An alert in my email inbox: new Farming Simulator 15 screenshots! Almost without thinking, I move the mouse towards the delete button. But then I pause... No. You know what? We are going to do this. In a world now full of wacky non-sims, we are going to instead give time to the game that earnestly and wholeheartedly wants to simulate the experience of driving and operating farm equipment.
We are going to look at—nay, celebrate—some Farming Simulator 15 screenshots, and by Jove we're going to do it unironically.
The space combat sim EVE: Valkyrie is a particularly exciting addition to the genre because it's being built from the ground-up to use the Oculus Rift VR headset. Assuming it lives up to the hype, that will make it one of the most uniquely immersive gaming experiences available, as players will have complete freedom of view through their cockpit windows as they yank-and-bank across the galaxy. But despite that great potential, executive producer Owen O'Brien doesn't believe it will herald a new generation of similarly engaging FPSes.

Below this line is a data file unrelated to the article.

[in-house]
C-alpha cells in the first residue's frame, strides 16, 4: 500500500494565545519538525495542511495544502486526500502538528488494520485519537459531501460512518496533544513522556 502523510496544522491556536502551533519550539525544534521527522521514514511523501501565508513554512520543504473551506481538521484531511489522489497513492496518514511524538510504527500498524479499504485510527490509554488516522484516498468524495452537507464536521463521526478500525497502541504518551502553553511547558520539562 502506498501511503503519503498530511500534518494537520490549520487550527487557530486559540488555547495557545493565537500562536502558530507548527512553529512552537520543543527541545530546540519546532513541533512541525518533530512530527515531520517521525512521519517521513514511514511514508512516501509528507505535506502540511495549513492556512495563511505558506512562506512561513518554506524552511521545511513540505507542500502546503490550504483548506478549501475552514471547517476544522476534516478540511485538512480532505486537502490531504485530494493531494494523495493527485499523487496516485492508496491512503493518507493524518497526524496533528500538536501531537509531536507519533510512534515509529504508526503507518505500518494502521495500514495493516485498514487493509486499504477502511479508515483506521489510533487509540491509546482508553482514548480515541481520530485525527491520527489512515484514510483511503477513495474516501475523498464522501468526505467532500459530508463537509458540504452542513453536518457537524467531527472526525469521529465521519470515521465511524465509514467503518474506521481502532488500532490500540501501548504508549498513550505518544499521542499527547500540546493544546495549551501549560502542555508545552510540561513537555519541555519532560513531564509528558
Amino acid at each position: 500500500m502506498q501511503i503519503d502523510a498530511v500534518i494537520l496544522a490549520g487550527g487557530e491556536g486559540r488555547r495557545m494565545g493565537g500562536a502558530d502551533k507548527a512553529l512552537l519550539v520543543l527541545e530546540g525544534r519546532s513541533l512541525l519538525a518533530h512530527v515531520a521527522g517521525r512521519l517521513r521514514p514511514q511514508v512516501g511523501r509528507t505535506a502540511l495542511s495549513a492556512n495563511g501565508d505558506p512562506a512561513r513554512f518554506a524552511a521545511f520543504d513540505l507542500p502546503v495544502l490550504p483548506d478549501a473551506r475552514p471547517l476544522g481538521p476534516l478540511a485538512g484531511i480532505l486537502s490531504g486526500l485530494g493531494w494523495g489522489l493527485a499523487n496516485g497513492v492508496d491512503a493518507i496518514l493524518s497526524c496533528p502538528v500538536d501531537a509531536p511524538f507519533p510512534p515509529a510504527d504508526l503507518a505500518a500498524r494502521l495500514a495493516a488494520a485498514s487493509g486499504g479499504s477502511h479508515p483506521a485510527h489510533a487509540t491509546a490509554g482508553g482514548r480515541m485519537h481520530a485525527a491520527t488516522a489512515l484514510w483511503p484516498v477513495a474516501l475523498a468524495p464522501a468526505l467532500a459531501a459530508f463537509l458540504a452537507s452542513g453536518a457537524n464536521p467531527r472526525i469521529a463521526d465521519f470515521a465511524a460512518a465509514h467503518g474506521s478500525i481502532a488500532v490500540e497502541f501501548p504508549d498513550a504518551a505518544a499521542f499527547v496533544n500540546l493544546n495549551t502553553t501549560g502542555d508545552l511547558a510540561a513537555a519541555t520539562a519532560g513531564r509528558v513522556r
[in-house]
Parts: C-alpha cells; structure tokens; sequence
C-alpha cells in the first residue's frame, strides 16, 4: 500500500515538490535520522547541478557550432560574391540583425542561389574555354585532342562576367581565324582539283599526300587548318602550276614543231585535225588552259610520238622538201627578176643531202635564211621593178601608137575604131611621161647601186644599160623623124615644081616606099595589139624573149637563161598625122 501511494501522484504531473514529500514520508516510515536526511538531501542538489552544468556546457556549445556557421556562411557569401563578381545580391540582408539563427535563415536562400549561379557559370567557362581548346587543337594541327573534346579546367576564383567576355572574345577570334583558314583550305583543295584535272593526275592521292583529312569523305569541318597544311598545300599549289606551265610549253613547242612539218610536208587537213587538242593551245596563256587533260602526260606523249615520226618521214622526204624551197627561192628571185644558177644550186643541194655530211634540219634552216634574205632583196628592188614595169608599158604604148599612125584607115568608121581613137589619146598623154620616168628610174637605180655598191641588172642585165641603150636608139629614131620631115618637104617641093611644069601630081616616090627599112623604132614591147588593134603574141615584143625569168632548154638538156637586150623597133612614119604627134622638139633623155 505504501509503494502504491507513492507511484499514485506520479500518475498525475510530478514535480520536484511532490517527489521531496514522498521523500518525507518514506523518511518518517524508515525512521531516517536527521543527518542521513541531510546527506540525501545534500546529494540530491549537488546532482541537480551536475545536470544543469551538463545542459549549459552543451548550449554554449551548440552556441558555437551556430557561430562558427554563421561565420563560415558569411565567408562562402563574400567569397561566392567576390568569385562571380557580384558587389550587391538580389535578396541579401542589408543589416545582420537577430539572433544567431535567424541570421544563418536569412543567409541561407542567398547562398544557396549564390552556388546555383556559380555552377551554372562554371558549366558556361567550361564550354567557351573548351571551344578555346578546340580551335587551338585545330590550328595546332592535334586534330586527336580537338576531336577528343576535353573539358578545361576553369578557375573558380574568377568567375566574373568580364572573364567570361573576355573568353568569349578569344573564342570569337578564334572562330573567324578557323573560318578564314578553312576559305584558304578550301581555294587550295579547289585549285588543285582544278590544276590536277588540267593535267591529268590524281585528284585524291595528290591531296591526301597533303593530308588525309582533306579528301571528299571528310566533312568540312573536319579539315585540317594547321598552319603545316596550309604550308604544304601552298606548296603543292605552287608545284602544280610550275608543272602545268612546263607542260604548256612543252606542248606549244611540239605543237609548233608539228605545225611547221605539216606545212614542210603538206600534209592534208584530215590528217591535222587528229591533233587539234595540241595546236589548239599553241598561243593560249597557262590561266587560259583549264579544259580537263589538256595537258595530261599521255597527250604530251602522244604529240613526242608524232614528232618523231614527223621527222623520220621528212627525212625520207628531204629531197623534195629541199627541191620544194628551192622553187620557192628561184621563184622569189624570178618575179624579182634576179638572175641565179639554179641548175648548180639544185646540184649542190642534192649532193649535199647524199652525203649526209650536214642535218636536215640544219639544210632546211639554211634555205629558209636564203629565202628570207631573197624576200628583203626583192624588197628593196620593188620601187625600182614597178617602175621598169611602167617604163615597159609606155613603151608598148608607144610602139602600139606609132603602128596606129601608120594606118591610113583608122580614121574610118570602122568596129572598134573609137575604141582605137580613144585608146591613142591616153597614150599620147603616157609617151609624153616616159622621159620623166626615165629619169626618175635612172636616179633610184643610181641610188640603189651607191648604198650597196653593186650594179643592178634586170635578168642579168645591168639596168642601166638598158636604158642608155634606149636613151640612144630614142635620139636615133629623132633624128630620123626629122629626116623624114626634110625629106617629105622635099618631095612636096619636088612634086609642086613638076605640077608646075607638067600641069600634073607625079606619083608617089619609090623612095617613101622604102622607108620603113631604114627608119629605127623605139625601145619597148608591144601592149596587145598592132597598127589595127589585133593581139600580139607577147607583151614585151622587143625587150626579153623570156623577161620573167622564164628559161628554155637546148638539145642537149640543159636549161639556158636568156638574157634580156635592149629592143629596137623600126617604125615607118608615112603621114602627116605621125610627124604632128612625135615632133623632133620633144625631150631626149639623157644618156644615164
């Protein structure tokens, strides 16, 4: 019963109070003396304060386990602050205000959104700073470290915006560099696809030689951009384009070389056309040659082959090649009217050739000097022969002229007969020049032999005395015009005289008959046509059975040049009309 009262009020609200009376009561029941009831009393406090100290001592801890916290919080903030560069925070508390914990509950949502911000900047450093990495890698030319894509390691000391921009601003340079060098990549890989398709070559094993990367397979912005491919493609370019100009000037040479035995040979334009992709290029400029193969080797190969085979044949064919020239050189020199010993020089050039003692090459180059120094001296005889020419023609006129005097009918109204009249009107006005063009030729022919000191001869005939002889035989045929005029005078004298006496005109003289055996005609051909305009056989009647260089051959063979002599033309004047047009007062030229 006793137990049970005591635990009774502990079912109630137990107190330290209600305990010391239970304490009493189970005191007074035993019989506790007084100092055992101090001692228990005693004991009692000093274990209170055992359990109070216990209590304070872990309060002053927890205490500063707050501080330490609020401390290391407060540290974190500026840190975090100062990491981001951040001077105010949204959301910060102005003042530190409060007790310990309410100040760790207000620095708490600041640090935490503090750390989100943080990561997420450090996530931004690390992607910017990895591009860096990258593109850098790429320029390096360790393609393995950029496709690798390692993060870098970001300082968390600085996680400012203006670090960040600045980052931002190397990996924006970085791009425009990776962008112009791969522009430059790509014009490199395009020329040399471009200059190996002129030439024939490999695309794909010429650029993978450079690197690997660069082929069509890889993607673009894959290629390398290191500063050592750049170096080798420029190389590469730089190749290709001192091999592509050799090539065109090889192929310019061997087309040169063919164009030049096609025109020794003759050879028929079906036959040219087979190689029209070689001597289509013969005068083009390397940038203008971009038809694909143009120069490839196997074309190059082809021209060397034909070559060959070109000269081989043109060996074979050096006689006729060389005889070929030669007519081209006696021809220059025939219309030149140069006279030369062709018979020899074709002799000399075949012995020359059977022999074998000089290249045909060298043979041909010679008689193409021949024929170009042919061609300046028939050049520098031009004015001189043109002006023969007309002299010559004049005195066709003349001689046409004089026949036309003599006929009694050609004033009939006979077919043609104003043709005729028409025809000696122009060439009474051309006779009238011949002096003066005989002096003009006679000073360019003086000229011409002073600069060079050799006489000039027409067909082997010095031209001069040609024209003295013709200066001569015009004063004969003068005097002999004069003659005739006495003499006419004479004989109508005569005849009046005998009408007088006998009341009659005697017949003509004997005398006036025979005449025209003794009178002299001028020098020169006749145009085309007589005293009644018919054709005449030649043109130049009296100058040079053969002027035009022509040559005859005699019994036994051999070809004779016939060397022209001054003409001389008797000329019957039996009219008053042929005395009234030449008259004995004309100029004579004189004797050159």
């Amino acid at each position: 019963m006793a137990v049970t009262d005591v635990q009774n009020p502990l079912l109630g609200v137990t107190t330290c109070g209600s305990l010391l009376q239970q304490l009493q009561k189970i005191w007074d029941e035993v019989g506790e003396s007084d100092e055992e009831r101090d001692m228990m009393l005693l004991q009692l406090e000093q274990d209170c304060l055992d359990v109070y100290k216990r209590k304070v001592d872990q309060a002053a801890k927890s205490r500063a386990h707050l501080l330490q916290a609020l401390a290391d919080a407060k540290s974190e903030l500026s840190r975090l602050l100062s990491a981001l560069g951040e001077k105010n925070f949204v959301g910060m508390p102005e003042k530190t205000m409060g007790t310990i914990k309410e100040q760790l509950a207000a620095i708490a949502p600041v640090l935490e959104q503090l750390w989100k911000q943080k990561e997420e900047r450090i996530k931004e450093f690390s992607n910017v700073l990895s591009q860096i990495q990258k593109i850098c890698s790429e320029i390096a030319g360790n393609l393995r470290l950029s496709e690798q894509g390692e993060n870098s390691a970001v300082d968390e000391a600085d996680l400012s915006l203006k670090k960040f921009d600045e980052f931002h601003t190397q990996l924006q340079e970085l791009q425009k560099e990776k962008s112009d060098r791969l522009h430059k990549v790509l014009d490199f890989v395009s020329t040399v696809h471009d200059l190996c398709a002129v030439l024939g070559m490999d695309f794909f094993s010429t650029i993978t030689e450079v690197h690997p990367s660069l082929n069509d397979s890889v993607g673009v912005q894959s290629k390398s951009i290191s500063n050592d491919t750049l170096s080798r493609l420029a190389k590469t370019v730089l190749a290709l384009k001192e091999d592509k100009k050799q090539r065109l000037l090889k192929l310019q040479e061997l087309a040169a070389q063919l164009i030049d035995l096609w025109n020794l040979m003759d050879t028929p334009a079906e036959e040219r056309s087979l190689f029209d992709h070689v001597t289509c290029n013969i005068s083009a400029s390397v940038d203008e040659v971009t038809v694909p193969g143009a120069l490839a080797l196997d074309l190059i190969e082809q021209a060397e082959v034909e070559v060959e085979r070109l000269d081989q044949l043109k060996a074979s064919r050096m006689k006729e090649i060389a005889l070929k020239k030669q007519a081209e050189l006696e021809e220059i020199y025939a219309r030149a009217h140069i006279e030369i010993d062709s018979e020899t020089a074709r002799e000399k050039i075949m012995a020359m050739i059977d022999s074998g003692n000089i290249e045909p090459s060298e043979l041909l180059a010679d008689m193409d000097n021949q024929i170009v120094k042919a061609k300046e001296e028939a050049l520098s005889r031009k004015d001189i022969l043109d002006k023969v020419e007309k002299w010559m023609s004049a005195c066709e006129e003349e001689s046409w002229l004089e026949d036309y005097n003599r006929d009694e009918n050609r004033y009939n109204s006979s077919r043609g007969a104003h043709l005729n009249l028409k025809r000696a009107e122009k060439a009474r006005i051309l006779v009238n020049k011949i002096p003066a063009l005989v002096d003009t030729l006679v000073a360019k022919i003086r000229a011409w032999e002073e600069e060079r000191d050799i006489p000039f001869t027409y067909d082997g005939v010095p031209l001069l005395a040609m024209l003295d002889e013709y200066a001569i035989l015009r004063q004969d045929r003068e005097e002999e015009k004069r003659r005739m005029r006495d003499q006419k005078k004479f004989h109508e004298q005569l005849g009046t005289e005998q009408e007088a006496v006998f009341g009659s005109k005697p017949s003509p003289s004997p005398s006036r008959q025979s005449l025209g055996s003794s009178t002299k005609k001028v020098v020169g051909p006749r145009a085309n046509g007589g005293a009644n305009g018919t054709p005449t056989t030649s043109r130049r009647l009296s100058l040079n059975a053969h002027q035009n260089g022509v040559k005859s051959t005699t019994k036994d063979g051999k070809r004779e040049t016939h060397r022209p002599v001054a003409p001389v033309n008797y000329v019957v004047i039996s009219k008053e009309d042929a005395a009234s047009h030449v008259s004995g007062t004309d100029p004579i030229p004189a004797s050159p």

We're into the second stage of the World Cup now, meaning two more weeks of increasingly intense football. That's "we" in the global sense. I don't know how your country of origin performed, but England did not. If you're in a similar position, there are options available to help survive such national disappointment. You could pick a better team to live vicariously through. Or you could download Kerbal Space Program's official 'Kerbin Cup' mod. With it, you're able to take your footballs and hide away in the most desolate reaches of space—away from the harsh reality of underperforming athletes.
Have you ever dreamed of driving an old truck through a rugged Russian wilderness? Then dream no more, because Spintires is here. It could only exist on PC—a simulator so niche it makes Munich Bus Simulator look mainstream—and sees you guiding an array of Soviet off-road vehicles across large stretches of unforgiving countryside. It’s a grueling battle against the elements as you navigate your lump of rusty metal around rickety wooden bridges, dense forests, and swollen rivers.
I'm still not sure how it is that Obsidian Entertainment ended up doing a multiplayer armored combat simulator, but here it is: The Armored Warfare E3 trailer, a brief gameplay clip demonstrating how recon, MBTs and artillery will work together on the battlefield.